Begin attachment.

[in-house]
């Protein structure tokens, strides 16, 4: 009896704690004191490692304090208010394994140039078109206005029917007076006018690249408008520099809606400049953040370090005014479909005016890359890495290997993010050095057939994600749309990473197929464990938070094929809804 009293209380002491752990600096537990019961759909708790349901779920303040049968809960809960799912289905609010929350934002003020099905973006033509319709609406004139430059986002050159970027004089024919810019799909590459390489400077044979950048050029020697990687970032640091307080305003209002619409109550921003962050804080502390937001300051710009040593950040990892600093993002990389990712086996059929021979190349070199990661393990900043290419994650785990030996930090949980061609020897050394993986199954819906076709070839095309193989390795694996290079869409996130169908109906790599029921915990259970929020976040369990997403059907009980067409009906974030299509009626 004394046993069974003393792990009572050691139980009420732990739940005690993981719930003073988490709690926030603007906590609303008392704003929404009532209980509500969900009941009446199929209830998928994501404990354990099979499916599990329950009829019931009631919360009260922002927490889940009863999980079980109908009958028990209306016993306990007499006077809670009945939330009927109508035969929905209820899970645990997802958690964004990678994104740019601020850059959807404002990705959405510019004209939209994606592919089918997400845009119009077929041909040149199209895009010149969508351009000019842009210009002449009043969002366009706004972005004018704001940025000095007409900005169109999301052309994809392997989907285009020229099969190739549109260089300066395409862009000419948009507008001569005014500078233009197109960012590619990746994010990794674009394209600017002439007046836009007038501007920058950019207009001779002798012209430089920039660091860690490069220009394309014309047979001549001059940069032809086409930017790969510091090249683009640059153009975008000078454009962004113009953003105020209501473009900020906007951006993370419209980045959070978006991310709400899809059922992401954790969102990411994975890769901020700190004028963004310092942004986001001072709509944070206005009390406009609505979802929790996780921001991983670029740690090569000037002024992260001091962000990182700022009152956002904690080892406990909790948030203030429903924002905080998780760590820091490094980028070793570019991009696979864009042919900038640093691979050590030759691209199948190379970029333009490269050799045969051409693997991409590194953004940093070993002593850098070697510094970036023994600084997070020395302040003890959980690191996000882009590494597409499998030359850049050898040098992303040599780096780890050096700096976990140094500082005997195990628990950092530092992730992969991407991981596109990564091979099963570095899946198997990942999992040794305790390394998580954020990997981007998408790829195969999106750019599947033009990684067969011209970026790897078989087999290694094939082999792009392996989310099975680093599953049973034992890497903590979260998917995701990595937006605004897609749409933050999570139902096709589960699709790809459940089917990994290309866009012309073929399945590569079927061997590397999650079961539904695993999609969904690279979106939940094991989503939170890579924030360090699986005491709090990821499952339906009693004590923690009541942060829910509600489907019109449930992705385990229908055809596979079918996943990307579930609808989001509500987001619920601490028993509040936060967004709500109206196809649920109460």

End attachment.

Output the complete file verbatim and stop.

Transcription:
[in-house]
């Protein structure tokens, strides 16, 4: 009896704690004191490692304090208010394994140039078109206005029917007076006018690249408008520099809606400049953040370090005014479909005016890359890495290997993010050095057939994600749309990473197929464990938070094929809804 009293209380002491752990600096537990019961759909708790349901779920303040049968809960809960799912289905609010929350934002003020099905973006033509319709609406004139430059986002050159970027004089024919810019799909590459390489400077044979950048050029020697990687970032640091307080305003209002619409109550921003962050804080502390937001300051710009040593950040990892600093993002990389990712086996059929021979190349070199990661393990900043290419994650785990030996930090949980061609020897050394993986199954819906076709070839095309193989390795694996290079869409996130169908109906790599029921915990259970929020976040369990997403059907009980067409009906974030299509009626 004394046993069974003393792990009572050691139980009420732990739940005690993981719930003073988490709690926030603007906590609303008392704003929404009532209980509500969900009941009446199929209830998928994501404990354990099979499916599990329950009829019931009631919360009260922002927490889940009863999980079980109908009958028990209306016993306990007499006077809670009945939330009927109508035969929905209820899970645990997802958690964004990678994104740019601020850059959807404002990705959405510019004209939209994606592919089918997400845009119009077929041909040149199209895009010149969508351009000019842009210009002449009043969002366009706004972005004018704001940025000095007409900005169109999301052309994809392997989907285009020229099969190739549109260089300066395409862009000419948009507008001569005014500078233009197109960012590619990746994010990794674009394209600017002439007046836009007038501007920058950019207009001779002798012209430089920039660091860690490069220009394309014309047979001549001059940069032809086409930017790969510091090249683009640059153009975008000078454009962004113009953003105020209501473009900020906007951006993370419209980045959070978006991310709400899809059922992401954790969102990411994975890769901020700190004028963004310092942004986001001072709509944070206005009390406009609505979802929790996780921001991983670029740690090569000037002024992260001091962000990182700022009152956002904690080892406990909790948030203030429903924002905080998780760590820091490094980028070793570019991009696979864009042919900038640093691979050590030759691209199948190379970029333009490269050799045969051409693997991409590194953004940093070993002593850098070697510094970036023994600084997070020395302040003890959980690191996000882009590494597409499998030359850049050898040098992303040599780096780890050096700096976990140094500082005997195990628990950092530092992730992969991407991981596109990564091979099963570095899946198997990942999992040794305790390394998580954020990997981007998408790829195969999106750019599947033009990684067969011209970026790897078989087999290694094939082999792009392996989310099975680093599953049973034992890497903590979260998917995701990595937006605004897609749409933050999570139902096709589960699709790809459940089917990994290309866009012309073929399945590569079927061997590397999650079961539904695993999609969904690279979106939940094991989503939170890579924030360090699986005491709090990821499952339906009693004590923690009541942060829910509600489907019109449930992705385990229908055809596979079918996943990307579930609808989001509500987001619920601490028993509040936060967004709500109206196809649920109460």